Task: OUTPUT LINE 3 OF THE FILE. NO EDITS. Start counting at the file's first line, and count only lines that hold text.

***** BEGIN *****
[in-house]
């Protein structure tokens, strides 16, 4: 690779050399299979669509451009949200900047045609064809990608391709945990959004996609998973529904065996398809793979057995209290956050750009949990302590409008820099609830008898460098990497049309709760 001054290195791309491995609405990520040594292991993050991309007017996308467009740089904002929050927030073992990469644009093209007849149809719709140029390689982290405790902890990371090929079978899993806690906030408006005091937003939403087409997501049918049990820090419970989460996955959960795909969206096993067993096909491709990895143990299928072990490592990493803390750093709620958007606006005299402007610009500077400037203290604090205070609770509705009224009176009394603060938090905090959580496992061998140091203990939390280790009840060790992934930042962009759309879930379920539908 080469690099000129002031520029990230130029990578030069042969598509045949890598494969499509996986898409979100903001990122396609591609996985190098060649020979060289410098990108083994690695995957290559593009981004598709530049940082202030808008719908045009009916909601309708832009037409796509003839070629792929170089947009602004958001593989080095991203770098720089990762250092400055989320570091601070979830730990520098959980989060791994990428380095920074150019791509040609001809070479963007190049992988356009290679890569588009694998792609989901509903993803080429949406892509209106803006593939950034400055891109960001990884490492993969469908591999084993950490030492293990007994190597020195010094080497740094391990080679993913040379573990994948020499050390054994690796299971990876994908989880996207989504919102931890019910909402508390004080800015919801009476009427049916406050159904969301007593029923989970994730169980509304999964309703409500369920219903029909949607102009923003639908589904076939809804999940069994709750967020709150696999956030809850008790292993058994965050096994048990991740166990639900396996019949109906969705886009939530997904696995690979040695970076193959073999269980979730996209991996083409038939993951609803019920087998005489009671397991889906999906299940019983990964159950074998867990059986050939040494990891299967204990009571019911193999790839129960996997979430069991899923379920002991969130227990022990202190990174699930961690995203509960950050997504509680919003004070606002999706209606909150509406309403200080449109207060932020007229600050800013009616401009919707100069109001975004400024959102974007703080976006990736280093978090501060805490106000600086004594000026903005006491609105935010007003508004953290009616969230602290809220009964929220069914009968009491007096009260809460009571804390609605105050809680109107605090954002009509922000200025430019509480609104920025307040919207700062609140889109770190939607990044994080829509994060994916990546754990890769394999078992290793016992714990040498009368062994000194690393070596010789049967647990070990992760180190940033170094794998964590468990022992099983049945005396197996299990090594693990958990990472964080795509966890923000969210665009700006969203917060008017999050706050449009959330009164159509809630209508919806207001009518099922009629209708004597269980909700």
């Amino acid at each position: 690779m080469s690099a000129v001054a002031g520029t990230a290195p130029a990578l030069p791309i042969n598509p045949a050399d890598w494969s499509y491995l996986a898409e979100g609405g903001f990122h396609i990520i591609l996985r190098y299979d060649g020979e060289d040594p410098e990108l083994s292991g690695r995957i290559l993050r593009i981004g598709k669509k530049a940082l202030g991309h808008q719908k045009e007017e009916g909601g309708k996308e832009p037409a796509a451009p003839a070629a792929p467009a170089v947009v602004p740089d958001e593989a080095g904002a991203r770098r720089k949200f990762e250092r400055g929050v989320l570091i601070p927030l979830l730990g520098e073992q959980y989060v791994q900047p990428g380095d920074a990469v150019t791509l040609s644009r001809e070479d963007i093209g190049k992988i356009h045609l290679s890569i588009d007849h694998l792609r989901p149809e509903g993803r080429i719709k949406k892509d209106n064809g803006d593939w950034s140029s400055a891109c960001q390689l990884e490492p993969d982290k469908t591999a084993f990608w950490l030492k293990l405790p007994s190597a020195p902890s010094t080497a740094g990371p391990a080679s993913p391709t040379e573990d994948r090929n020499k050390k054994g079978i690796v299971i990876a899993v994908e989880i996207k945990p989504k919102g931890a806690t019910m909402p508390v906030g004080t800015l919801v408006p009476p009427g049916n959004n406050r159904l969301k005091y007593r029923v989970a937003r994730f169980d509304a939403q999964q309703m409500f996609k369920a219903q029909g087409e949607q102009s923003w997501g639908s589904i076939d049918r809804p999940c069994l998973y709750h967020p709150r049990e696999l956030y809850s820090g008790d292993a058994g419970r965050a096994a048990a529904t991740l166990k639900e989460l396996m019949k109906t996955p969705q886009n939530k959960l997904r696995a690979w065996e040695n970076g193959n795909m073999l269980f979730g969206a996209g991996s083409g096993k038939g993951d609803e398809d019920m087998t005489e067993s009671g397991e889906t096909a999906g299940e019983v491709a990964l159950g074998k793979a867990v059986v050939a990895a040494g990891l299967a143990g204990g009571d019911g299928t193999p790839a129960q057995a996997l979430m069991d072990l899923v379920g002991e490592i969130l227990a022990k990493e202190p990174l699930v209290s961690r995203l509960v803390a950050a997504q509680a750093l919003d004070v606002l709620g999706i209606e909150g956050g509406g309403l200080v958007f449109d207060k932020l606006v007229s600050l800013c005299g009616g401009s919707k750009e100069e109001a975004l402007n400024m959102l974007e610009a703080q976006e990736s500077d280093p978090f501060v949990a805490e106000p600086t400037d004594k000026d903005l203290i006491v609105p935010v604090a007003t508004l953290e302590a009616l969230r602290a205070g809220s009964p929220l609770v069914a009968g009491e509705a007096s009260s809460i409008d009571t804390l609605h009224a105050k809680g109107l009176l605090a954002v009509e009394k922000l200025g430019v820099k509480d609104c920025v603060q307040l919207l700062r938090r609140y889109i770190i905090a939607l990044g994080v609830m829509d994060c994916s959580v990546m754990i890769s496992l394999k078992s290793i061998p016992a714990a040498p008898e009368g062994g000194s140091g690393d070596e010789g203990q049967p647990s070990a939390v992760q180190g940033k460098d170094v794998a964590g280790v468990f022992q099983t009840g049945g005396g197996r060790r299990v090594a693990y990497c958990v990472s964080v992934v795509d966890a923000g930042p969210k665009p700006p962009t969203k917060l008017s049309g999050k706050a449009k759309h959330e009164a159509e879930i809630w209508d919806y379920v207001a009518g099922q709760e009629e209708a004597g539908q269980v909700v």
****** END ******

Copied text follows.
């Amino acid at each position: 690779m080469s690099a000129v001054a002031g520029t990230a290195p130029a990578l030069p791309i042969n598509p045949a050399d890598w494969s499509y491995l996986a898409e979100g609405g903001f990122h396609i990520i591609l996985r190098y299979d060649g020979e060289d040594p410098e990108l083994s292991g690695r995957i290559l993050r593009i981004g598709k669509k530049a940082l202030g991309h808008q719908k045009e007017e009916g909601g309708k996308e832009p037409a796509a451009p003839a070629a792929p467009a170089v947009v602004p740089d958001e593989a080095g904002a991203r770098r720089k949200f990762e250092r400055g929050v989320l570091i601070p927030l979830l730990g520098e073992q959980y989060v791994q900047p990428g380095d920074a990469v150019t791509l040609s644009r001809e070479d963007i093209g190049k992988i356009h045609l290679s890569i588009d007849h694998l792609r989901p149809e509903g993803r080429i719709k949406k892509d209106n064809g803006d593939w950034s140029s400055a891109c960001q390689l990884e490492p993969d982290k469908t591999a084993f990608w950490l030492k293990l405790p007994s190597a020195p902890s010094t080497a740094g990371p391990a080679s993913p391709t040379e573990d994948r090929n020499k050390k054994g079978i690796v299971i990876a899993v994908e989880i996207k945990p989504k919102g931890a806690t019910m909402p508390v906030g004080t800015l919801v408006p009476p009427g049916n959004n406050r159904l969301k005091y007593r029923v989970a937003r994730f169980d509304a939403q999964q309703m409500f996609k369920a219903q029909g087409e949607q102009s923003w997501g639908s589904i076939d049918r809804p999940c069994l998973y709750h967020p709150r049990e696999l956030y809850s820090g008790d292993a058994g419970r965050a096994a048990a529904t991740l166990k639900e989460l396996m019949k109906t996955p969705q886009n939530k959960l997904r696995a690979w065996e040695n970076g193959n795909m073999l269980f979730g969206a996209g991996s083409g096993k038939g993951d609803e398809d019920m087998t005489e067993s009671g397991e889906t096909a999906g299940e019983v491709a990964l159950g074998k793979a867990v059986v050939a990895a040494g990891l299967a143990g204990g009571d019911g299928t193999p790839a129960q057995a996997l979430m069991d072990l899923v379920g002991e490592i969130l227990a022990k990493e202190p990174l699930v209290s961690r995203l509960v803390a950050a997504q509680a750093l919003d004070v606002l709620g999706i209606e909150g956050g509406g309403l200080v958007f449109d207060k932020l606006v007229s600050l800013c005299g009616g401009s919707k750009e100069e109001a975004l402007n400024m959102l974007e610009a703080q976006e990736s500077d280093p978090f501060v949990a805490e106000p600086t400037d004594k000026d903005l203290i006491v609105p935010v604090a007003t508004l953290e302590a009616l969230r602290a205070g809220s009964p929220l609770v069914a009968g009491e509705a007096s009260s809460i409008d009571t804390l609605h009224a105050k809680g109107l009176l605090a954002v009509e009394k922000l200025g430019v820099k509480d609104c920025v603060q307040l919207l700062r938090r609140y889109i770190i905090a939607l990044g994080v609830m829509d994060c994916s959580v990546m754990i890769s496992l394999k078992s290793i061998p016992a714990a040498p008898e009368g062994g000194s140091g690393d070596e010789g203990q049967p647990s070990a939390v992760q180190g940033k460098d170094v794998a964590g280790v468990f022992q099983t009840g049945g005396g197996r060790r299990v090594a693990y990497c958990v990472s964080v992934v795509d966890a923000g930042p969210k665009p700006p962009t969203k917060l008017s049309g999050k706050a449009k759309h959330e009164a159509e879930i809630w209508d919806y379920v207001a009518g099922q709760e009629e209708a004597g539908q269980v909700v």